A local health facility and easy access to medicines may have changed the outcome for both Vatsala and Jayashree.

A month after Jayashree’s death, Bhavika and Gauri were left orphaned when their father Madhukar passed away as well. The sisters say he died of heartbreak. Madhukar was on medication for diabetes, and early one morning, Bhavika found him vomiting blood outside the house. The family had to wait until later morning to get him across the water and admit him to a private hospital in Nerul – the journey via boat to Mora and then by road to Nerul takes more than an hour. He passed away 20 days later, on February 11, 2020.

The Mhatre family belongs to the Agri Koli community, listed as Other Backward Class in Maharashtra. The two sisters, Bhavika and Gauri, now run their parents’ stall in order to survive.


Tourists alighting at Gharapuri’s jetty to visit the Elephanta caves will likely pass stalls selling tourist memorabilia and food. One such stall, with plates of sliced raw mango, cucumbers and chocolates, is manned by 40-year-old Shailesh Mhatre – who must abandon his post every time someone in his family of four needs medical attention. He then misses a day’s work and wages. It happened recently, in September 2021, when his mother, Hirabai Mhatre, 55, slipped on a wet rock and fractured her leg. She didn’t have access to any pain medication and suffered through the night. The next day she had to be carried by Shailesh to get the boat to Uran.

PHOTO • Aakanksha
PHOTO • Aakanksha

Left: Shailesh Mhatre at the fruit stall where he works, close to the jetty where tourists arrive to visit Elephanta caves. Right: Shailesh's mother, Hirabai Mhatre, had suffered in pain after slipping on a wet rock. She had to wait until the next day to cross the water for treatment and medicines

“The hospital [in Uran] asked for Rs. 70,000 to operate on my leg,” says Hirabai. “We didn’t have that much so went to Panvel [an hour away], where we were asked for the same amount. We finally landed at JJ Hospital [in Mumbai], where I was treated for free. I got this plaster there.” In spite of finally getting free treatment, and only medicines to pay for, the family ended up spending Rs. 10,000 on treatment, medicines and travel.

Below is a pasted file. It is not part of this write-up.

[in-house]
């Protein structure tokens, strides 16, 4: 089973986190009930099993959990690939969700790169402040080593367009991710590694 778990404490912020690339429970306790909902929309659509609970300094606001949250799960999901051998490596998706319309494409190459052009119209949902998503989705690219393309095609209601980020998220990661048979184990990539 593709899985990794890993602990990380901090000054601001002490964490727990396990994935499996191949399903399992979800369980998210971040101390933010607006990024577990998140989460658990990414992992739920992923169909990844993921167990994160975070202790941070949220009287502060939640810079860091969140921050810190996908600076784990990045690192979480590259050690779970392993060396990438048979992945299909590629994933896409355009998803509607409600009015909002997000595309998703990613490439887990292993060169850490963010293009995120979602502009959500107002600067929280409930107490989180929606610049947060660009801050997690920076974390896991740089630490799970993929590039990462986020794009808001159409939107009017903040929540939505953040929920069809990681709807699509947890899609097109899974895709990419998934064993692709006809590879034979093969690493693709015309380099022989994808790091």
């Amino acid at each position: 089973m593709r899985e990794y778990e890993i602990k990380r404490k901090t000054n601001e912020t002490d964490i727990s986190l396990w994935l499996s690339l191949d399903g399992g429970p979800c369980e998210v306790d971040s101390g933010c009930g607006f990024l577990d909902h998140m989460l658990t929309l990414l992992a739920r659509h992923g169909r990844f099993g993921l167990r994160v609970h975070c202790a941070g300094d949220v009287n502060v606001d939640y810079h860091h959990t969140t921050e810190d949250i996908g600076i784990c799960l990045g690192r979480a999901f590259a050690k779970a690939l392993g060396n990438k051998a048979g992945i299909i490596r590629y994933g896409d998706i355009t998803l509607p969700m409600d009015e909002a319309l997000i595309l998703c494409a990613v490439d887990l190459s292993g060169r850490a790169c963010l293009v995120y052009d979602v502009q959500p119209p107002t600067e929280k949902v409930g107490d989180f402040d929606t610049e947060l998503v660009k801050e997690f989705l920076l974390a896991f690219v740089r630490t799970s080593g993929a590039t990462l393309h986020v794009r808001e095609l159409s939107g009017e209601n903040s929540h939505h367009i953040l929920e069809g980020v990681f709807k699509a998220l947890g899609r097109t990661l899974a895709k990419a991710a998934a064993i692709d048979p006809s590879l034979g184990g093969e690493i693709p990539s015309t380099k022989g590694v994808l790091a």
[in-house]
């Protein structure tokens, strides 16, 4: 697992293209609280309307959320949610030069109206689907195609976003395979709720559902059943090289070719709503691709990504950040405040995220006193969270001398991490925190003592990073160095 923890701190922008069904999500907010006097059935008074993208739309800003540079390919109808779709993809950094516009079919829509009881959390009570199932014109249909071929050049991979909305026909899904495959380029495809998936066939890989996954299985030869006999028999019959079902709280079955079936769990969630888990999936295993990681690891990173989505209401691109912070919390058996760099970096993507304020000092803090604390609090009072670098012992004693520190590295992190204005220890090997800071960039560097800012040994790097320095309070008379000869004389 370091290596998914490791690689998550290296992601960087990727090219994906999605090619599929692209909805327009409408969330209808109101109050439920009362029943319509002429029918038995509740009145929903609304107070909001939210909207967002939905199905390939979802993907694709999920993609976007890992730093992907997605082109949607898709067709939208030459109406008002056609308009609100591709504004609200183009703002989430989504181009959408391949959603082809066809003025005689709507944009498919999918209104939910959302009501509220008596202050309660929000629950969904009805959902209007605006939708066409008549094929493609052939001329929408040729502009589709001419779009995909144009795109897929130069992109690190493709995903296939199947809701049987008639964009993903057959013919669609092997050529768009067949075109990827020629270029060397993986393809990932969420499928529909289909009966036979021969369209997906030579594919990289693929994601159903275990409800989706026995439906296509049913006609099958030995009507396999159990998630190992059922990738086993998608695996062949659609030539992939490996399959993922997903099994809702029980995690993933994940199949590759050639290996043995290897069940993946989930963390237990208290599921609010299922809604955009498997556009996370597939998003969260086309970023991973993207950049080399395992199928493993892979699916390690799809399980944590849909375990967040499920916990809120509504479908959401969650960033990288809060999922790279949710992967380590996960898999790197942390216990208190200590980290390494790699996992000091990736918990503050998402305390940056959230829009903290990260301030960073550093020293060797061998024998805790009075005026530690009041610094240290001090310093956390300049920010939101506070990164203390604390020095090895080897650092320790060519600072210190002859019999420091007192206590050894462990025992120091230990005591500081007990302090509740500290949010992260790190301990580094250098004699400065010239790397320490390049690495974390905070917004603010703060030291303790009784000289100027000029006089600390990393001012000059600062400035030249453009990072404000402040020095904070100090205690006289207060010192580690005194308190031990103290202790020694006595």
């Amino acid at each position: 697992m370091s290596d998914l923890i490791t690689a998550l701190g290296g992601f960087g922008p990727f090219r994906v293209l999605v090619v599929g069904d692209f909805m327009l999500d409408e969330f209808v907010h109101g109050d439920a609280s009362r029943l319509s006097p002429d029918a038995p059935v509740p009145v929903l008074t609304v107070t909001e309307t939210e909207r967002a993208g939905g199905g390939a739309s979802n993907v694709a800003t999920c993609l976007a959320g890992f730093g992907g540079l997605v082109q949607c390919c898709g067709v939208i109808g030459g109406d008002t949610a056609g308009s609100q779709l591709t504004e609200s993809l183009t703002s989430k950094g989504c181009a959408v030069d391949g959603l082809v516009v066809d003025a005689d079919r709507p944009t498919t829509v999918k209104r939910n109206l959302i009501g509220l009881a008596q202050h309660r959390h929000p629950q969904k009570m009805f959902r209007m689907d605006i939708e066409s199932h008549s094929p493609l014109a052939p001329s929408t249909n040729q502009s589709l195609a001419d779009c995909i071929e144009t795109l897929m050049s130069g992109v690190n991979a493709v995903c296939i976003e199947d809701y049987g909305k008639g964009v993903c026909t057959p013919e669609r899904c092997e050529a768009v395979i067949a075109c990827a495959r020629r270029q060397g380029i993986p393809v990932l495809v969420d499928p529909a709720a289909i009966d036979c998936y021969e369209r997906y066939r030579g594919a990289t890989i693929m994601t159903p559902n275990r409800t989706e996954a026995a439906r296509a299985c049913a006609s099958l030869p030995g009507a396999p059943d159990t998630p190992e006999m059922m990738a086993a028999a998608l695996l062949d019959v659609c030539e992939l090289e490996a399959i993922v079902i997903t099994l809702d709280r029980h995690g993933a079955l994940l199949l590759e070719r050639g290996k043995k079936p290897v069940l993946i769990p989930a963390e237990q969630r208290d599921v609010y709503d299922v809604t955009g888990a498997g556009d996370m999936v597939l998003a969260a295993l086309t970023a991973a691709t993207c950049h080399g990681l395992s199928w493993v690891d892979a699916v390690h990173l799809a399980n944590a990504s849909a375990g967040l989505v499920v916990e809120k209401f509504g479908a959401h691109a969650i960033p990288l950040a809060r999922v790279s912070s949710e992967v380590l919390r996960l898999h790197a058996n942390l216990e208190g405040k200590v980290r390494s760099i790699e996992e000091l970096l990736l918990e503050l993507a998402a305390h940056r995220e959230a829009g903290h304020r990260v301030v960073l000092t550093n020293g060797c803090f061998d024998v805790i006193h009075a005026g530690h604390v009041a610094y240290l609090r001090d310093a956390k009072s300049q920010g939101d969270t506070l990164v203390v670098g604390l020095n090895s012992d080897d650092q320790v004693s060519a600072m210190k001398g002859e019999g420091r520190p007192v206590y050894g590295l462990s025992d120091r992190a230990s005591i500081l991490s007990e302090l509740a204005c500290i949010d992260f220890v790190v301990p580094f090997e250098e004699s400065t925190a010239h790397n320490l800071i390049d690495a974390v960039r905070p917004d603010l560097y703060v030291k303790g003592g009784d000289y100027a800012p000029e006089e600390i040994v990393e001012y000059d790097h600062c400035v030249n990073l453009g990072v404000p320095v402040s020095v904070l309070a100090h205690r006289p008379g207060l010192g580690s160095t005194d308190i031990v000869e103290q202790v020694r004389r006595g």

There is no bank on the island, not even an ATM, so Shailesh had to borrow money from relatives and friends. He is the only earning member of the family and his job as a helper at the stall doesn’t pay much. The family is already saddled with an earlier medical debt of Rs. 30,000 (for Covid-19 treatment).

With her leg in a plaster and unable to walk, Hirabai was worried. “I kept looking at this plaster and thinking of how I will have to travel all the way back to Mumbai to get this checked and removed,” she said, adding, “ Jungle samajh kar chod diya hai [We have been abandoned here, in this jungle].”

Her sentiment, widely held in the village, is shared by the sarpanch , Baliram Thakur, who had petitioned the Uran zilla parishad since 2017 to set up a medical facility here. “We finally got it built in 2020, in Shetbandar. But we are yet to find a doctor to stay,” he says. Maharashtra has among the lowest percentage of doctors in rural areas –  a mere 8.6 per cent of the state’s medical practitioners work in villages. This is according to a 2018 report on India’s health workforce, jointly published by World Health Organisation and Public Health Foundation of India.

Baliram has also been asking for a health worker to be stationed, but says, “No one is ready to stay here. Not just us people in the village, but tourists need medical facilities as well. There was a tourist who fell while trekking and had to be rushed to Mumbai.”
PHOTO • Aakanksha
PHOTO • Aakanksha

Left : Baliram Thakur, Gharapuri's sarpanch , who petitioned the Uran zilla parishad to set up a health sub-centre in the village. ‘But we are yet to find a doctor to stay ’. Right: For the island ’s residents, the only way to go anywhere is by boat

Gharapuri residents’ health rests in the hands of Dr. Rajaram Bhosle, who has been posted at the primary health centre (PHC) in Koproli village since 2015. He has 55 villages under his care, and travelling to Gharapuri from his PHC takes one and a half hours of travel (by road and boat). “We have nurses who go there twice a month, and if there is any emergency I am informed about it,” he said, adding that he was unaware of any medical emergencies during his tenure.

Nurses from Koproli PHC see patients at the anganwadi or gram panchayat office in Gharapuri. Sarika Thale, a nurse and arogya sevika , has been in charge of the village (and 15 other villages) since 2016.  She visits twice a month to give polio drops and meets young mothers.